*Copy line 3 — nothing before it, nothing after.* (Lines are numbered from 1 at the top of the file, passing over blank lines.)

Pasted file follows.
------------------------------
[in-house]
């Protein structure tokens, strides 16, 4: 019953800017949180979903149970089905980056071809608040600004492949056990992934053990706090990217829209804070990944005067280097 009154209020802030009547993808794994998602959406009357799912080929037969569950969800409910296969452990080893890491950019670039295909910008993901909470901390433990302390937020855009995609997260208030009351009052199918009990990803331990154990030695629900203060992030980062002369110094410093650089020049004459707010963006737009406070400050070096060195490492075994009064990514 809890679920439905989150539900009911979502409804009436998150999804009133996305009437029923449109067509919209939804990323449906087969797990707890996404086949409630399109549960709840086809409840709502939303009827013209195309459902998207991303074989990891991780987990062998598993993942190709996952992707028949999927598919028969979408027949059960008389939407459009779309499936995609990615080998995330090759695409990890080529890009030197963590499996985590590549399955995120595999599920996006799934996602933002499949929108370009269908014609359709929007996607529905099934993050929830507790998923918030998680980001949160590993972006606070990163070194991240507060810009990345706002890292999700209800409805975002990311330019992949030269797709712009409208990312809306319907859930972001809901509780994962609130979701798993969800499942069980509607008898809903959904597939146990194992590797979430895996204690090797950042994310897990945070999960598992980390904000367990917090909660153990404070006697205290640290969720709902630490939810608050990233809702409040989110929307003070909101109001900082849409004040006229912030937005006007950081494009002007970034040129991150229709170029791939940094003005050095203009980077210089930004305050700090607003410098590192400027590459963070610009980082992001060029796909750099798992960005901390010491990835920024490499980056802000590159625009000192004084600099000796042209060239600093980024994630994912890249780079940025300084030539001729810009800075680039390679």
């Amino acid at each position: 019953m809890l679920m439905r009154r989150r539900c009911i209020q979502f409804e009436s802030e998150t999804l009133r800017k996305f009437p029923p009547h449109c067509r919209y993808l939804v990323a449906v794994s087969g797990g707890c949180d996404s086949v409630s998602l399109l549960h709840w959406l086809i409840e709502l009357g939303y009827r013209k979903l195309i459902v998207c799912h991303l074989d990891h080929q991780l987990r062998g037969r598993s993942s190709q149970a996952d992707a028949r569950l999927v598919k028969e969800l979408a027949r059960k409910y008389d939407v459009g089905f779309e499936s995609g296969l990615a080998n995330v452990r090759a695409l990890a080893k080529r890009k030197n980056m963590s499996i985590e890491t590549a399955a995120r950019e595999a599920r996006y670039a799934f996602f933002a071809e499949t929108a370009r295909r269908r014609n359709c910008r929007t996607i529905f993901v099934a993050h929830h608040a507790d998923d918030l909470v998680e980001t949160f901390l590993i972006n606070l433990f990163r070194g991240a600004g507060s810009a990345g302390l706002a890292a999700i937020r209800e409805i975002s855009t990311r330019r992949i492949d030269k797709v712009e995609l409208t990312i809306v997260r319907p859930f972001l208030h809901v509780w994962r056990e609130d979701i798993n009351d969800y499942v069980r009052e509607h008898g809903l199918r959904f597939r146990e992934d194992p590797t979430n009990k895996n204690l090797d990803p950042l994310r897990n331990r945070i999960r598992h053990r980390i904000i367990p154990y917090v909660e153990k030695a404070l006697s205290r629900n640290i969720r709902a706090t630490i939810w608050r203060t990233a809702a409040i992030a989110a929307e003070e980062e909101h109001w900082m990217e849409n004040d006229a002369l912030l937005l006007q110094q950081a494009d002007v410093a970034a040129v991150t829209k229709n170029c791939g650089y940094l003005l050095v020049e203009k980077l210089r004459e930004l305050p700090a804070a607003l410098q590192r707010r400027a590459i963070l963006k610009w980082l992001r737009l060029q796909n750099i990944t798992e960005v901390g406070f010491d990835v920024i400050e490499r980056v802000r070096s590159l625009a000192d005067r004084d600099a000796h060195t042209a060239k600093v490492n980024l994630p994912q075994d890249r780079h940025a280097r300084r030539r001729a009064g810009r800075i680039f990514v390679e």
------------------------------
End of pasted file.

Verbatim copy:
């Amino acid at each position: 019953m809890l679920m439905r009154r989150r539900c009911i209020q979502f409804e009436s802030e998150t999804l009133r800017k996305f009437p029923p009547h449109c067509r919209y993808l939804v990323a449906v794994s087969g797990g707890c949180d996404s086949v409630s998602l399109l549960h709840w959406l086809i409840e709502l009357g939303y009827r013209k979903l195309i459902v998207c799912h991303l074989d990891h080929q991780l987990r062998g037969r598993s993942s190709q149970a996952d992707a028949r569950l999927v598919k028969e969800l979408a027949r059960k409910y008389d939407v459009g089905f779309e499936s995609g296969l990615a080998n995330v452990r090759a695409l990890a080893k080529r890009k030197n980056m963590s499996i985590e890491t590549a399955a995120r950019e595999a599920r996006y670039a799934f996602f933002a071809e499949t929108a370009r295909r269908r014609n359709c910008r929007t996607i529905f993901v099934a993050h929830h608040a507790d998923d918030l909470v998680e980001t949160f901390l590993i972006n606070l433990f990163r070194g991240a600004g507060s810009a990345g302390l706002a890292a999700i937020r209800e409805i975002s855009t990311r330019r992949i492949d030269k797709v712009e995609l409208t990312i809306v997260r319907p859930f972001l208030h809901v509780w994962r056990e609130d979701i798993n009351d969800y499942v069980r009052e509607h008898g809903l199918r959904f597939r146990e992934d194992p590797t979430n009990k895996n204690l090797d990803p950042l994310r897990n331990r945070i999960r598992h053990r980390i904000i367990p154990y917090v909660e153990k030695a404070l006697s205290r629900n640290i969720r709902a706090t630490i939810w608050r203060t990233a809702a409040i992030a989110a929307e003070e980062e909101h109001w900082m990217e849409n004040d006229a002369l912030l937005l006007q110094q950081a494009d002007v410093a970034a040129v991150t829209k229709n170029c791939g650089y940094l003005l050095v020049e203009k980077l210089r004459e930004l305050p700090a804070a607003l410098q590192r707010r400027a590459i963070l963006k610009w980082l992001r737009l060029q796909n750099i990944t798992e960005v901390g406070f010491d990835v920024i400050e490499r980056v802000r070096s590159l625009a000192d005067r004084d600099a000796h060195t042209a060239k600093v490492n980024l994630p994912q075994d890249r780079h940025a280097r300084r030539r001729a009064g810009r800075i680039f990514v390679e």